By Tamara Lee(This is the fifth of a series of posts reflecting upon a writing workshop I'm taking with Nancy Lee. Part IV can be found here.)
A while ago, I wrote about my novel-in-a-month (NaNoWriMo) exploit that resulted in a solid 30,000 words of mediocrity.
In preparing for the challenge, I researched how to best approach such an intensive writing session; bought the co-creator’s book and studied it; and sought out others' suggestions for completing NaNoWriMo's recommended 50,000 words. Using a semi-structured outline, including revolving word count goals, I sporadically referred to to my 'map' throughout the month.
But falling short of the ultimate goal by 20, 000 words obviously meant something was sacrificed. And the other day, when I looked over the manuscript (MS), I noticed that the thread of the story I had essentially set out to write, the part of the story I spent the month getting to
, was never written. What was supposed to be the ‘best part’ of the novel was meant to happen at its end, but the getting there got in the way.
I’d spent 30, 000 words, a full month, in pursuit of the Master’s Cup, only to give up and go home 20k from the finish line.
Obviously, I'm not alone in this, worrying about daily writing quotas and abandoned projects. Several others in the workshop have expressed their own frustrations. So last week, Nancy offered a few suggestions for getting the first draft of a novel done.
The finish line and the numbers game
The first suggestion’s rather straight-forward: Set a goal for when you want the MS to be done, and look at how much writing each day you need to do in order to meet the goal.
The important thing is, you don’t want to get stuck in the first draft because there will be more drafts to write. In setting a word count, it’s important to be concrete (i.e., words or pages, not hours at the desk).
If you impose an outside limit in terms of word count (say, a breezy 250-350/day), it can be increased every week or so. But better to set a goal closer to the max you can conceivably do, and be careful not to go past your word count, as there is a danger of being complacent the next day (“Oh, I wrote twice my quota yesterday, I can take a day off”), and inconsistency is a first draft’s death-knell. Also, by setting word counts this way, it dissuades you from going back and rewriting the same scenes, which only keeps you from generating new material.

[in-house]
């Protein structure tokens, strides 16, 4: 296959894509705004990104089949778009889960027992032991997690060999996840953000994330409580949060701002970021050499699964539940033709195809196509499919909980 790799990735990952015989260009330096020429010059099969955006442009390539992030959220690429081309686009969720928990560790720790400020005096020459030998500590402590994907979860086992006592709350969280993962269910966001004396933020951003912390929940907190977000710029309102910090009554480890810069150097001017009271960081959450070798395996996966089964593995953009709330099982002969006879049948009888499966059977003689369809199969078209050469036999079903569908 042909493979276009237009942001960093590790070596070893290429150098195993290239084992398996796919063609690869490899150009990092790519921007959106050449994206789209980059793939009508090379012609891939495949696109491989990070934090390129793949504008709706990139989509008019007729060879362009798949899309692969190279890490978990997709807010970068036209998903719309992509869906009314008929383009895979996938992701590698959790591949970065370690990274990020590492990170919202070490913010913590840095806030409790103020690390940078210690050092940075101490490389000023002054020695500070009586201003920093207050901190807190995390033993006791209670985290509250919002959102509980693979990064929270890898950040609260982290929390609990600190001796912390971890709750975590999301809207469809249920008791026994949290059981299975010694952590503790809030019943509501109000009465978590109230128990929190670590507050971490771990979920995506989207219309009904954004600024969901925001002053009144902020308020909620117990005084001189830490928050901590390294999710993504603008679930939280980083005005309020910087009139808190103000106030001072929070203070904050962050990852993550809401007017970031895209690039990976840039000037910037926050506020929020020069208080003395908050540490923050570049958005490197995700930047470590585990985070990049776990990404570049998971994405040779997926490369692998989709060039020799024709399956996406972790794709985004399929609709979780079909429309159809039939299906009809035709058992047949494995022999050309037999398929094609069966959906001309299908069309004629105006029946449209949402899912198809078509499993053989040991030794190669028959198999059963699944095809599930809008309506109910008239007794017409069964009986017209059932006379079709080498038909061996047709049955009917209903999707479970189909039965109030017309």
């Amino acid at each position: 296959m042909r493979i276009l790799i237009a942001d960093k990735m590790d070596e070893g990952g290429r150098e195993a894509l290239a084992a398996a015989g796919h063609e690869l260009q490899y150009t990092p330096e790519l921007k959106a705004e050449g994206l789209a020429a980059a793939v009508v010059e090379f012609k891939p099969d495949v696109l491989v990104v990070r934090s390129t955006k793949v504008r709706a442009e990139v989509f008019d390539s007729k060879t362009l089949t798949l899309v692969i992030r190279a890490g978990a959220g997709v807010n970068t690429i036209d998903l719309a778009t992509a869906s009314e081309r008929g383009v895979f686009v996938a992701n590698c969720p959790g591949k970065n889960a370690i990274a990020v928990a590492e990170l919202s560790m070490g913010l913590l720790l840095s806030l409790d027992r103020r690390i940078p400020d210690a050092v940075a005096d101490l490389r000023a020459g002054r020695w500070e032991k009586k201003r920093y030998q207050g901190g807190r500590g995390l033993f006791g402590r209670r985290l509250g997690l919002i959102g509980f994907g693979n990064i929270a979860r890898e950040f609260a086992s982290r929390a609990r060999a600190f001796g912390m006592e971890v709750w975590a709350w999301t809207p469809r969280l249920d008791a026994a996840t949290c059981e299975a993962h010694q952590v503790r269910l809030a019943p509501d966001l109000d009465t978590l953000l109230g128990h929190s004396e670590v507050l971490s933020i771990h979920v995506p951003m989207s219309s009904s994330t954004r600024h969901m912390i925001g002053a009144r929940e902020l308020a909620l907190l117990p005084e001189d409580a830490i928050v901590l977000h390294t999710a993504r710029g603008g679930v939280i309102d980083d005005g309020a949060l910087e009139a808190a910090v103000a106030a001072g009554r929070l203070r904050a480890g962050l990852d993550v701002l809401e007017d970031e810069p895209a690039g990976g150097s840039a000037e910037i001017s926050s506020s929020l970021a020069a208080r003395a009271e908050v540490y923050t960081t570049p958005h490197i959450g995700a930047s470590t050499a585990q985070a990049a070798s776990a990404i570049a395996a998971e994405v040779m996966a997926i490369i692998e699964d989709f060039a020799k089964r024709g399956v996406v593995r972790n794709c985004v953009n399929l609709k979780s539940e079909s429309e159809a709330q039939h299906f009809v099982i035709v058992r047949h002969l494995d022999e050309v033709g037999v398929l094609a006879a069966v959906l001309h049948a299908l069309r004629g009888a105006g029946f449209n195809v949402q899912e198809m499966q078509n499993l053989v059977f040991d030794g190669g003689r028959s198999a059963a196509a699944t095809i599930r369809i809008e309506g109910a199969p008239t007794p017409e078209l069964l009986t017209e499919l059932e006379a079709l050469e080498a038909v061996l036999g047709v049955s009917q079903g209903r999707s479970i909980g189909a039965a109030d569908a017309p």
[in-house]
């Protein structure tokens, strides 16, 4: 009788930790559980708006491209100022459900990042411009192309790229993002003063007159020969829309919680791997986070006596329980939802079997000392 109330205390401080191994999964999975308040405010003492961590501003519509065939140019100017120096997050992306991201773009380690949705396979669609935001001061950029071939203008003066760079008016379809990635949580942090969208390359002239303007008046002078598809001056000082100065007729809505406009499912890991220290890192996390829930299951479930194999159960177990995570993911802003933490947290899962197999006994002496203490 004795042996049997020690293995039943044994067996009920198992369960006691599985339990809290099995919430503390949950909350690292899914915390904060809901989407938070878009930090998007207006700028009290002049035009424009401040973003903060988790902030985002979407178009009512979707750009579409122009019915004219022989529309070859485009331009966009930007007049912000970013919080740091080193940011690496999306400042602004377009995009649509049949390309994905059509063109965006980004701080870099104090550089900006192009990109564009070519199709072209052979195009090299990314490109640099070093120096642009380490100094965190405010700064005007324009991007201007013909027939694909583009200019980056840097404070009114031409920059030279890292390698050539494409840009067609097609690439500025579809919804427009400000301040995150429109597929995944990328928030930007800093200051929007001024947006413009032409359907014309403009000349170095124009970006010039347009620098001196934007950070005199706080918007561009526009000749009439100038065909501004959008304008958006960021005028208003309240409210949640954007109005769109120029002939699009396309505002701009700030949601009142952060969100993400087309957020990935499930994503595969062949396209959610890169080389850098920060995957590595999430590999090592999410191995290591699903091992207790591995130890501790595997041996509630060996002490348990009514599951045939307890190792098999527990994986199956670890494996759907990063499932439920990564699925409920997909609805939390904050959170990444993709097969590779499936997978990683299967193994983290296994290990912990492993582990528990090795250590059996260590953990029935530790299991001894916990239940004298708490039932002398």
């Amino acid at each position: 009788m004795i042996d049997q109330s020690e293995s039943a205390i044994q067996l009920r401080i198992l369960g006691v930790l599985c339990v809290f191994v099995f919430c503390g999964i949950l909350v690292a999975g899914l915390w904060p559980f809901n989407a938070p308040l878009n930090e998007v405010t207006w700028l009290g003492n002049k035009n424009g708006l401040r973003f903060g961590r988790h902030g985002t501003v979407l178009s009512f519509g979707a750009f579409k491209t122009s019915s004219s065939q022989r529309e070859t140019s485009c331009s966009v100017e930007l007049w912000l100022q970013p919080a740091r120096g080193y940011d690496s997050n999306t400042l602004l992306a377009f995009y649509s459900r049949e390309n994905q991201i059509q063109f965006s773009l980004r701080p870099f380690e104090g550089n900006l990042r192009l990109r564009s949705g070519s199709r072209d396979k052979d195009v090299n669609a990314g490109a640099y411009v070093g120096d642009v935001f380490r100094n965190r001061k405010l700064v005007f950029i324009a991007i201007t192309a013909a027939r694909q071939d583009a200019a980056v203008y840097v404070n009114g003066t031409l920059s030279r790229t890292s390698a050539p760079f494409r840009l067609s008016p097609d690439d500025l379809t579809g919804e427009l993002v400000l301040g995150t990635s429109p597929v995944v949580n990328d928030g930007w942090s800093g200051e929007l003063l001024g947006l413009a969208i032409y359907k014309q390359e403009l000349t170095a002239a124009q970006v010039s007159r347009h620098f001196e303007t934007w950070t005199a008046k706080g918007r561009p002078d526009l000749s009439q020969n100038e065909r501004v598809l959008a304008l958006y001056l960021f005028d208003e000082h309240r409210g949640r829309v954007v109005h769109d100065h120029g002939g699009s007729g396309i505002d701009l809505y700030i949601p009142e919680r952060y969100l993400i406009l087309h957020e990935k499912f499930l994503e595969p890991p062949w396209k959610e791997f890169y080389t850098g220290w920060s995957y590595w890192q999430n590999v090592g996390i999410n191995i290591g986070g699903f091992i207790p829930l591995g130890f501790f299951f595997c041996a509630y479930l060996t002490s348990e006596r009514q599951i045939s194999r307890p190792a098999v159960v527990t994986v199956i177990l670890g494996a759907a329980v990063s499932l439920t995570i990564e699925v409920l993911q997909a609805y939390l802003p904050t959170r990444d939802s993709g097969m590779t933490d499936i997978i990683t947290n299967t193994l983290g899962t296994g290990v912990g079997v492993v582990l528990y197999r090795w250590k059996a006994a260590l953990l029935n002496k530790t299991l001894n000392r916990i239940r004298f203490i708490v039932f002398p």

But here’s the part that really perked up the group: The success, if this approach is followed, is marked by the completion of the goal, not by how good you think the quality of the writing. (And we writers are so inspired by the little successes, aren’t we?)The outline and all the necessary parts
Throughout the workshop, we’ve discussed some of the more common approaches to writing a novel, such as just writing until it ends, or writing from a general outline. A process I’ve not used for any of my stories, a process I understand John Updike recommends, is what I’m calling the “ass-backwards approach.”
The ass-backwards approach goes a little something like this (and forgive me; I’m basing this on class notes and cannot find the original Updike source): Focusing on the last moment you want the reader to experience—the final emotional moment—imagine the feeling you want the reader to have as s/he closes the book. What is the event before that moment?
Then consider the same for each major emotional moment, working backwards, creating an inherent causality between the events and the emotions evoked. The outline, then, forces the writer to focus on the necessary parts of the story (“In order for the end to happen, such-and-such has to happen first.”)
After writing the first draft, consider the bits you wanted to happen that aren’t there, then incorporate them.
Success, with all the boring bits removed
The suggestion I loved hearing most, though, is perhaps the most obvious. And the most naughty of all the suggestions for getting the novel done. A suggestion so simple, yet so freeing, that following it might’ve meant I would’ve reached that ‘best part’ of my MS in the first draft.
The advice? Don’t write the parts people are going to skip.
When you get to a part that feels like it’s going to be drudgery to write—the part where you feel you need an explanation of where the idea is coming from—don’t write it. Because if it’s boring to you, it’s going to be boring to the reader.
So, by concentrating only on the energy, the joy and the thrill of the telling, crossing the finish line should be inevitable. No?